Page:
|Donald Lewis portraying Jules Lion|
Holiday visitors to the French Quarter do double-takes when Baroness Pontalba promenades around Jackson Square or John James Audubon shows off his prized, mounted American Coot.
During December, historic local characters can be spied recounting colorful stories in the Dauphine Orleans Hotel lobby, taking tea in the Bourbon Orleans or playing Liars Club, a drinking game, at Napoleon House Bar – challenging customers to discern between historic fact and romantic fiction.
Actors with Louisiana History Alive celebrate the season, while educating and entertaining, as part of the New Orleans Tourism Marketing Corporation and French Quarter Festivals’ Christmas New Orleans Style festivities.
In a quirky anachronism, the meanderings of these notable 19th century Creoles can be daily traced on facebook. The troupe, which has been performing since 1997, traverse the ancient streets in period costume, frequenting shops, hotels and restaurants. Not only do they look like our predecessors, they channel them.
“We improvise in character in a conversational manner,” said Veronica Russell, the group’s artistic director as well as Josie Arlington, a Storyville madam.
The second floor of Russell’s shotgun apartment is packed with costumes, hoop skirts, bustles, hats, shoes, cravats, parasols and other props. She studied acting and costume design in college, becoming interested in history only after moving to New Orleans.
Claudia Baumgarten, an actor and costume shop owner, said women built the country, but get little recognition. She regularly plays Margaret Haughery, an Irish immigrant who was a successful businesswoman and philanthropist opening four orphanages. Dressed in a bonnet and full-length skirt, she convincingly impersonates the woman known as the “Angel of the Delta.”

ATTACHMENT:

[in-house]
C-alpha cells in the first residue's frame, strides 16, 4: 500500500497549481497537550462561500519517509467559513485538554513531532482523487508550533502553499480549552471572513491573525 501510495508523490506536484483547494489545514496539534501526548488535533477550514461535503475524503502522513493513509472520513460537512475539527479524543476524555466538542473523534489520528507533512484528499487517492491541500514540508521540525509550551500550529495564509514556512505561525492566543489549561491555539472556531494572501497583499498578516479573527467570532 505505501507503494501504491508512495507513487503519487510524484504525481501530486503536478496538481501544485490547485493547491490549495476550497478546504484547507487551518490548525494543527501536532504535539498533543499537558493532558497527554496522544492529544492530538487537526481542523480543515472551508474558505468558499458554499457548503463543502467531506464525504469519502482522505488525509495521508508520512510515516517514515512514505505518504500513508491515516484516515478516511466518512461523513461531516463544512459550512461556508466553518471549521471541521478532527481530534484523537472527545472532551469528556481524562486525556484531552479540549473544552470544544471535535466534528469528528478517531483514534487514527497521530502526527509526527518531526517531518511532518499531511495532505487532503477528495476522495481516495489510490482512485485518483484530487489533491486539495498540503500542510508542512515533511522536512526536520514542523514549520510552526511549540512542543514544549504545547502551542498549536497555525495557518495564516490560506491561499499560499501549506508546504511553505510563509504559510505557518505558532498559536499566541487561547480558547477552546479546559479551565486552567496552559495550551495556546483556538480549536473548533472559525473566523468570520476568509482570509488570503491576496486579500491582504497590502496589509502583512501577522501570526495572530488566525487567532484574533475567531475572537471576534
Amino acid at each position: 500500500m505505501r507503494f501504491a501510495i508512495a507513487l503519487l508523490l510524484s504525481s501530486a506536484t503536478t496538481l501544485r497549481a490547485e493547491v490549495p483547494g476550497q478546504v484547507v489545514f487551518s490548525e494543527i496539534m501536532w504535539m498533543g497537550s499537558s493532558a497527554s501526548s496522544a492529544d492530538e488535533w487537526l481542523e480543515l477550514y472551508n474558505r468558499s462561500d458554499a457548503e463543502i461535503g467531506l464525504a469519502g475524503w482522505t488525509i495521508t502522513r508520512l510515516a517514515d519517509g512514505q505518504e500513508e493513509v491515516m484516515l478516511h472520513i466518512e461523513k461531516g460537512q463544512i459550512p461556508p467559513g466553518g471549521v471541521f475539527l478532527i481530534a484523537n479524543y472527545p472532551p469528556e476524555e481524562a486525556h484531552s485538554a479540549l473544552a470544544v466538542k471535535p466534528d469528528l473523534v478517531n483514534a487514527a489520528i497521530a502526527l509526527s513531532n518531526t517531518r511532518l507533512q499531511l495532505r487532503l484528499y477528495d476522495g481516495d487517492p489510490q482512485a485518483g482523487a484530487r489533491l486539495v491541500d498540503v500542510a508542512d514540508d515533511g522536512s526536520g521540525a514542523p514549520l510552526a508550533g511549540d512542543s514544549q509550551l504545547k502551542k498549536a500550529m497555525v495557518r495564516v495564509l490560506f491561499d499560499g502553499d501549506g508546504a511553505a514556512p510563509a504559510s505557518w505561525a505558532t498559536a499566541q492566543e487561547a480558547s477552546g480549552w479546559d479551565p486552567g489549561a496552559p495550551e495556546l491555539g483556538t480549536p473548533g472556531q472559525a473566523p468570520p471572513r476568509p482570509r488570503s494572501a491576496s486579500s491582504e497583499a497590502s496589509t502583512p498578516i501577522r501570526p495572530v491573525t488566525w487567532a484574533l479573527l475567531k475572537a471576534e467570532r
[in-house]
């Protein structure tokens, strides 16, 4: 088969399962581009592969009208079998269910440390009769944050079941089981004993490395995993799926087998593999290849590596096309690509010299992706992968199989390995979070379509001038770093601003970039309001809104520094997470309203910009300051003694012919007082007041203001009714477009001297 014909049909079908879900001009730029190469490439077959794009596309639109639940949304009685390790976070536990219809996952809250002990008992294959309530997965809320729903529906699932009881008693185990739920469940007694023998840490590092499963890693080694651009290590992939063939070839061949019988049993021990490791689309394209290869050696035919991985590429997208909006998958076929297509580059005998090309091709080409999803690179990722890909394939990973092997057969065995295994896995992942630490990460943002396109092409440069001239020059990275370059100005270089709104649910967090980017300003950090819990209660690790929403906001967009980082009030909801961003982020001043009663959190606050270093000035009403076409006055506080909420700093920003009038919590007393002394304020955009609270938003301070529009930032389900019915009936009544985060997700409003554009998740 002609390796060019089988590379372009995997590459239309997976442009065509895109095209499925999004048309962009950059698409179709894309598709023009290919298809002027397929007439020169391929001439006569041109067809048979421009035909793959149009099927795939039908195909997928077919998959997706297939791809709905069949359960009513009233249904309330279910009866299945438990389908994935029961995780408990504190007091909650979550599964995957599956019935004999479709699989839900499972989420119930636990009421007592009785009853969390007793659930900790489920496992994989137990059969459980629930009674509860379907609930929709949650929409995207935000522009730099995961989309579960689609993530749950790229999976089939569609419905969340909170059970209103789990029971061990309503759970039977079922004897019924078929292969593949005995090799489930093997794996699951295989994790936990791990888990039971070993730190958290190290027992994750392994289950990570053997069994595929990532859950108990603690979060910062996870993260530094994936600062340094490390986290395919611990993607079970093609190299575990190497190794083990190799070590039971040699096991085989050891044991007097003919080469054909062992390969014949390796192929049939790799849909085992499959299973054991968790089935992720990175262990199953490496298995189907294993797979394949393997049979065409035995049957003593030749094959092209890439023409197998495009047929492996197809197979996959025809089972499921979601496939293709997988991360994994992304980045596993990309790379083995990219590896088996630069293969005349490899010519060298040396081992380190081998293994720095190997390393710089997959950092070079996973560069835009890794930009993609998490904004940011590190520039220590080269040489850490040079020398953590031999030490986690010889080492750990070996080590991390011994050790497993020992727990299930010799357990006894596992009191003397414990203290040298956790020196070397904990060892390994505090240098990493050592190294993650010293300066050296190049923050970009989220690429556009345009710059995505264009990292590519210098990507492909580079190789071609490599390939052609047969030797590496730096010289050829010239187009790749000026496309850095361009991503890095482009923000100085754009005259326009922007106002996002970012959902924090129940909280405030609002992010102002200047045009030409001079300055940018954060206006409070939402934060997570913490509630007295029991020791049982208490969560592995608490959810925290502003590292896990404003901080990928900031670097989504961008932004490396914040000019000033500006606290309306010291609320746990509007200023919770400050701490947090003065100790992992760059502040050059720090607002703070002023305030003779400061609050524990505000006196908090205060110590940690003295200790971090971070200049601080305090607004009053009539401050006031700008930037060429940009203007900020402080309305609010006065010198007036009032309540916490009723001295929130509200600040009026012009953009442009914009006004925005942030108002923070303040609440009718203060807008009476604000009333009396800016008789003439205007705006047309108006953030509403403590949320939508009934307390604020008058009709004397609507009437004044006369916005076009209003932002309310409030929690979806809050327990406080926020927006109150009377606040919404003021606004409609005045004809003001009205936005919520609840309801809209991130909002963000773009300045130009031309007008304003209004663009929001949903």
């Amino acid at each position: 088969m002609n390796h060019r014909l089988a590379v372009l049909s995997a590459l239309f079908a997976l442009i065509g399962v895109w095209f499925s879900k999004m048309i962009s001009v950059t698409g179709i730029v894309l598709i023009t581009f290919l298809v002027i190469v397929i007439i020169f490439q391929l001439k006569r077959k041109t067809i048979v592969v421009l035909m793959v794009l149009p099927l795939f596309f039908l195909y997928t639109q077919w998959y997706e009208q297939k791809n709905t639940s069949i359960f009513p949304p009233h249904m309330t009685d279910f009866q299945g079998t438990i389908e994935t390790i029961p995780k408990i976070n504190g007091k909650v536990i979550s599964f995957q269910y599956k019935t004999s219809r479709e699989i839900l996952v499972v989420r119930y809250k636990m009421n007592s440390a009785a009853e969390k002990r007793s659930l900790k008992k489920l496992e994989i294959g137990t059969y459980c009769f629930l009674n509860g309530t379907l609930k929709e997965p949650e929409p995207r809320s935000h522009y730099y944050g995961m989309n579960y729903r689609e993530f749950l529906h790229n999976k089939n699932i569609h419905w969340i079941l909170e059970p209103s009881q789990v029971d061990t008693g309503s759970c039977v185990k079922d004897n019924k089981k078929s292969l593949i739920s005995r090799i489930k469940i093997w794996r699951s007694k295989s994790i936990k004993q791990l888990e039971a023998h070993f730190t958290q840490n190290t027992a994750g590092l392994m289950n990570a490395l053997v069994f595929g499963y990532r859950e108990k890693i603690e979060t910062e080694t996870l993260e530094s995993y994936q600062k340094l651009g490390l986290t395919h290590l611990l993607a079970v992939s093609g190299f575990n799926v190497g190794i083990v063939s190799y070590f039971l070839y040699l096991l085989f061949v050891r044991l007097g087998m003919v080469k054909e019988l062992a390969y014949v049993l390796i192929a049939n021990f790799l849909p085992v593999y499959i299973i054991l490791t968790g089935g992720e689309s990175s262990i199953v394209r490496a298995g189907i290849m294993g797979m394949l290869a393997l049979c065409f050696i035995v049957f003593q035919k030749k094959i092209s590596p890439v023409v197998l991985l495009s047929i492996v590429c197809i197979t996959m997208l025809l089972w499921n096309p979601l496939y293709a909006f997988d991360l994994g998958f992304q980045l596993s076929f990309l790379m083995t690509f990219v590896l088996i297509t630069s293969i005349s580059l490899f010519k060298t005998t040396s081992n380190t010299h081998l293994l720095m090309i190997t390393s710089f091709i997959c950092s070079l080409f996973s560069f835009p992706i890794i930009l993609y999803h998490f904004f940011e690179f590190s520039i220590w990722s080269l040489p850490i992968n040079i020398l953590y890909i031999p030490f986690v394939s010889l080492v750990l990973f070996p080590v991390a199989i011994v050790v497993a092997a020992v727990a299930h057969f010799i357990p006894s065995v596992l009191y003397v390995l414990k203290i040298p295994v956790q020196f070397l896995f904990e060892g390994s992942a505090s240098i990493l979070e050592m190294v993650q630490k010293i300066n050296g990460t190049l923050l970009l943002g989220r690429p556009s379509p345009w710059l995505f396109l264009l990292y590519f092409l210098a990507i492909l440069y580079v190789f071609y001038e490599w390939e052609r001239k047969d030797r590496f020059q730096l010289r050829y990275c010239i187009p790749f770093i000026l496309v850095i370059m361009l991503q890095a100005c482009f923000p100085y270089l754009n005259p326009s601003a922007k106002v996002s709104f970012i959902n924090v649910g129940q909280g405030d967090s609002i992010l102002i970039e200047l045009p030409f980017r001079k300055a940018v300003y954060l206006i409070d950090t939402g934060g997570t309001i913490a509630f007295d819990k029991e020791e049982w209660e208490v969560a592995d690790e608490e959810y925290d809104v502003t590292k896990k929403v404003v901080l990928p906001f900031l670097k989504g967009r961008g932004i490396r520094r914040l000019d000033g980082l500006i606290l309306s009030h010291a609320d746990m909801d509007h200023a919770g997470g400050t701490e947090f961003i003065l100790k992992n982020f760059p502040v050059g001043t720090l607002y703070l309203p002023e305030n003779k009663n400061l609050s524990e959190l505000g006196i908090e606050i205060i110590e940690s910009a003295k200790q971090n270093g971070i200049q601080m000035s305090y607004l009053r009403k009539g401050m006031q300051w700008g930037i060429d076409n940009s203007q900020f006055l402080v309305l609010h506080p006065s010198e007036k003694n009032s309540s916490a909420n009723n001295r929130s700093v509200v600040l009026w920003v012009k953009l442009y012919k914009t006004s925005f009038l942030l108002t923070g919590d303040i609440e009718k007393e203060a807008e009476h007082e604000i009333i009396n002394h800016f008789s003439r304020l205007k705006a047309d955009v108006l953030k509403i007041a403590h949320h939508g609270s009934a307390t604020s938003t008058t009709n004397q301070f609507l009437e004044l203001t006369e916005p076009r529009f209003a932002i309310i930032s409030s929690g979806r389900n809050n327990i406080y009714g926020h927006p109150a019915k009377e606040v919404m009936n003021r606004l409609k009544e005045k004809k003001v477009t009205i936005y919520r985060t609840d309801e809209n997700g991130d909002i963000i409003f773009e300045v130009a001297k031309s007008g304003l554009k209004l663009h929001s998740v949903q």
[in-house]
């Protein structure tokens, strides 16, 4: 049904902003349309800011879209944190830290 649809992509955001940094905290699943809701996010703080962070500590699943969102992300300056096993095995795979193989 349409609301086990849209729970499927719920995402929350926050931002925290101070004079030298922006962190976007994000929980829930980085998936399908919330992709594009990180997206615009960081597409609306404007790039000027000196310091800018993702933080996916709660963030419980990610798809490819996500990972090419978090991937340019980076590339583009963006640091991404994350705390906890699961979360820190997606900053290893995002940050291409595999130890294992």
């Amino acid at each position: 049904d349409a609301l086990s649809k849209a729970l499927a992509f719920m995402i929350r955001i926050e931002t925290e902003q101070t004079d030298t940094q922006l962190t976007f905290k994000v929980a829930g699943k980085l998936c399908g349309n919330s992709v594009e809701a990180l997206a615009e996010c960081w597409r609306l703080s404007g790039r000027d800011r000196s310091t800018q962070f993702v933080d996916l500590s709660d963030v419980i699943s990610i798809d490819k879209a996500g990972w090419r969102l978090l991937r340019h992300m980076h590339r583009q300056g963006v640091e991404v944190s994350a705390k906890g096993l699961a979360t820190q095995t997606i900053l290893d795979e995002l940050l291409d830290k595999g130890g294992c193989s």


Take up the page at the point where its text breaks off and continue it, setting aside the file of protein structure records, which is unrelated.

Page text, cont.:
“I used to carry a basket and say, ‘alms for the poor,’ but people either gave me money or ran the other way,” she said.
But formal costumes can hold some advantages.
“There’s not a guy who won’t step aside and open the door for you,” said Baumgarten who makes a habit of carrying a flask to ward off the chilly December air.
The actors come together for rehearsals to become familiar with the details of other characters’ backgrounds.
“Jules Lion was always known for his deference to the ladies,” Russell said, nodding to actor and drama instructor Donald Lewis. Lewis aka Lion is ever mindful of carriages that could splash mud on a hem or the contents of a chamber pot dumped from a balcony.
“You must become aware of what’s ahead and behind you to protect the ladies,” he advised.
Lewis has portrayed the Haitian revolutionary Toussaint L’Ouverture, the dueling artist Basille Crocquere and, more recently, Lion, America’s first free man of color with expertise in daguerrotype, an early photographic process. Lewis dug through archives at the Williams Research Center, learning that Lion had lithographed both Gen. Andrew Jackson and President Martin Van Buren.
“We’re always finding out new things about our characters,” Russell said.
At other times of year, different characters might be more appropriate to a private party or business convention. At Audubon Park’s 125th anniversary party, for example, they developed new characters from the time of Frederick Law Olmsted, its landscape architect. But the naturalists booed the actor playing Audubon, Frederick Mead, when he informed them he consumed his subjects.
“People come up to us and tell us the most amazing stories that relate to the characters,” Mead said.
The great, great niece of Arlington excitedly introduced herself to Russell at a tree lighting ceremony after seeing the madam’s business card. On another occasion, a gentleman confronted Mead’s character, demanding he repay an old debt.
“Monsieur, which one will pay me the $1,000 that Ferdinand still owes me?”